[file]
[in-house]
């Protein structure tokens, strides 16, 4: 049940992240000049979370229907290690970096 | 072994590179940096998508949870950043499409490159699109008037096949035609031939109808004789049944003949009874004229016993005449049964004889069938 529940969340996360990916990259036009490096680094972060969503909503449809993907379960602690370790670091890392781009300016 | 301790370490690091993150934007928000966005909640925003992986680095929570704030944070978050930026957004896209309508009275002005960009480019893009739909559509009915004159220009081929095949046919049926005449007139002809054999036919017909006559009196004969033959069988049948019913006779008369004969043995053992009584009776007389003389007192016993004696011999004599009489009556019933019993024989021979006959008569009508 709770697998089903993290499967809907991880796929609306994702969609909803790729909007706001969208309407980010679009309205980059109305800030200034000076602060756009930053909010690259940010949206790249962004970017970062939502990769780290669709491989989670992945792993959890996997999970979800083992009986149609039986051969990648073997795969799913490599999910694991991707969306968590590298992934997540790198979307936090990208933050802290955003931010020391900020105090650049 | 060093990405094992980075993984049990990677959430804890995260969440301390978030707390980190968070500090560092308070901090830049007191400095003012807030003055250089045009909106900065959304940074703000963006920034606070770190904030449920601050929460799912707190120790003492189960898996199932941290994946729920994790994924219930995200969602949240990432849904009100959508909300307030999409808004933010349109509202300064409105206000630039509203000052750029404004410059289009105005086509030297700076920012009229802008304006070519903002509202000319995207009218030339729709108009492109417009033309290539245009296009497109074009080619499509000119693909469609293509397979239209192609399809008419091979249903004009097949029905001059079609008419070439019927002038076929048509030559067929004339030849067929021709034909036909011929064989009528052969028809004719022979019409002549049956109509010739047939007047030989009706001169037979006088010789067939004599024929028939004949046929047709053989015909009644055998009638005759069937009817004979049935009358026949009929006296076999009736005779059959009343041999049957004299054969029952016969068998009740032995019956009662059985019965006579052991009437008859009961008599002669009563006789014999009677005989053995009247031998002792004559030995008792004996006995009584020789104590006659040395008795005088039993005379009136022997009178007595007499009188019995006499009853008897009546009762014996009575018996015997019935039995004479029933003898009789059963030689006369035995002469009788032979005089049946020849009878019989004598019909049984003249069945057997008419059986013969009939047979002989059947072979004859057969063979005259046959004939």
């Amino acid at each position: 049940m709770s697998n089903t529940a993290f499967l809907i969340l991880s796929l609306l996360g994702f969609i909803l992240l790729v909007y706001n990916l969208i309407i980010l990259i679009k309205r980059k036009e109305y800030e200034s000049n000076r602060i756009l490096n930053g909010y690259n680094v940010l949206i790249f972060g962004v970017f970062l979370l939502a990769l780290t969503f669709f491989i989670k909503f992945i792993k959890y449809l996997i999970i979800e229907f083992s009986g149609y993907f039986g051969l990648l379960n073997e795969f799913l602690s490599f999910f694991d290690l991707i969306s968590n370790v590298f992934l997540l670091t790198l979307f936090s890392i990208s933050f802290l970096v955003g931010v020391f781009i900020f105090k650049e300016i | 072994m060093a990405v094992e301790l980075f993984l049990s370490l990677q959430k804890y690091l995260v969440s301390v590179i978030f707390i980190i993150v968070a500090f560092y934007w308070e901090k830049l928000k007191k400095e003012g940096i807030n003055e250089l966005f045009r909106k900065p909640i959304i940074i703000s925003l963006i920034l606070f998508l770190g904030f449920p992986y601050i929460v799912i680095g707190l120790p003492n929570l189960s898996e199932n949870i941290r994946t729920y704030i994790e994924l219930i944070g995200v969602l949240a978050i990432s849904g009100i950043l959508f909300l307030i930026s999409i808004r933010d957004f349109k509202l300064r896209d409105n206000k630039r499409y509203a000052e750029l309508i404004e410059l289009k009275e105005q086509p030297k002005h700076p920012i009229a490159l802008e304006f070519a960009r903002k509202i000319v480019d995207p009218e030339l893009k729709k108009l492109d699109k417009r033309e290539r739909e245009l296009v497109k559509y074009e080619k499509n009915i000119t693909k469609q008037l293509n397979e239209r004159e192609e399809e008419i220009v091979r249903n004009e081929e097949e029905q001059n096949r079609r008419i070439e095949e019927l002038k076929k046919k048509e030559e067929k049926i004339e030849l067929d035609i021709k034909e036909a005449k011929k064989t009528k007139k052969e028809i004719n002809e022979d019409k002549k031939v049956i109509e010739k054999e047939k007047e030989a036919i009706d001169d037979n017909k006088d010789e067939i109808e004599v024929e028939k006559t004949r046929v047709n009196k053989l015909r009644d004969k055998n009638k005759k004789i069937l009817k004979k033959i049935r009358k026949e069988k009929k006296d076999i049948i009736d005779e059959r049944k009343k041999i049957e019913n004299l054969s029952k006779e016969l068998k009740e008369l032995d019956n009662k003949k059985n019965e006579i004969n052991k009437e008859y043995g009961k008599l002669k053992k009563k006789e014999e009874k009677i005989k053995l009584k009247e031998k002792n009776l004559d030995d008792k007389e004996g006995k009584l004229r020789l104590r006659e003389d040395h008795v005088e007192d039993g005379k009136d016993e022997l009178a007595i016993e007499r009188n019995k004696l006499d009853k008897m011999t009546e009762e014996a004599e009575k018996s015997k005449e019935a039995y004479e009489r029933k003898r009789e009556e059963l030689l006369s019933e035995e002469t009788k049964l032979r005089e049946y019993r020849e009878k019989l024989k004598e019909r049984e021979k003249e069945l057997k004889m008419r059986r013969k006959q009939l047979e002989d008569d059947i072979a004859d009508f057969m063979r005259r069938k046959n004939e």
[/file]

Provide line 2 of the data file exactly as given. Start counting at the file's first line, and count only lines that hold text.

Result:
């Protein structure tokens, strides 16, 4: 049940992240000049979370229907290690970096 | 072994590179940096998508949870950043499409490159699109008037096949035609031939109808004789049944003949009874004229016993005449049964004889069938 529940969340996360990916990259036009490096680094972060969503909503449809993907379960602690370790670091890392781009300016 | 301790370490690091993150934007928000966005909640925003992986680095929570704030944070978050930026957004896209309508009275002005960009480019893009739909559509009915004159220009081929095949046919049926005449007139002809054999036919017909006559009196004969033959069988049948019913006779008369004969043995053992009584009776007389003389007192016993004696011999004599009489009556019933019993024989021979006959008569009508 709770697998089903993290499967809907991880796929609306994702969609909803790729909007706001969208309407980010679009309205980059109305800030200034000076602060756009930053909010690259940010949206790249962004970017970062939502990769780290669709491989989670992945792993959890996997999970979800083992009986149609039986051969990648073997795969799913490599999910694991991707969306968590590298992934997540790198979307936090990208933050802290955003931010020391900020105090650049 | 060093990405094992980075993984049990990677959430804890995260969440301390978030707390980190968070500090560092308070901090830049007191400095003012807030003055250089045009909106900065959304940074703000963006920034606070770190904030449920601050929460799912707190120790003492189960898996199932941290994946729920994790994924219930995200969602949240990432849904009100959508909300307030999409808004933010349109509202300064409105206000630039509203000052750029404004410059289009105005086509030297700076920012009229802008304006070519903002509202000319995207009218030339729709108009492109417009033309290539245009296009497109074009080619499509000119693909469609293509397979239209192609399809008419091979249903004009097949029905001059079609008419070439019927002038076929048509030559067929004339030849067929021709034909036909011929064989009528052969028809004719022979019409002549049956109509010739047939007047030989009706001169037979006088010789067939004599024929028939004949046929047709053989015909009644055998009638005759069937009817004979049935009358026949009929006296076999009736005779059959009343041999049957004299054969029952016969068998009740032995019956009662059985019965006579052991009437008859009961008599002669009563006789014999009677005989053995009247031998002792004559030995008792004996006995009584020789104590006659040395008795005088039993005379009136022997009178007595007499009188019995006499009853008897009546009762014996009575018996015997019935039995004479029933003898009789059963030689006369035995002469009788032979005089049946020849009878019989004598019909049984003249069945057997008419059986013969009939047979002989059947072979004859057969063979005259046959004939």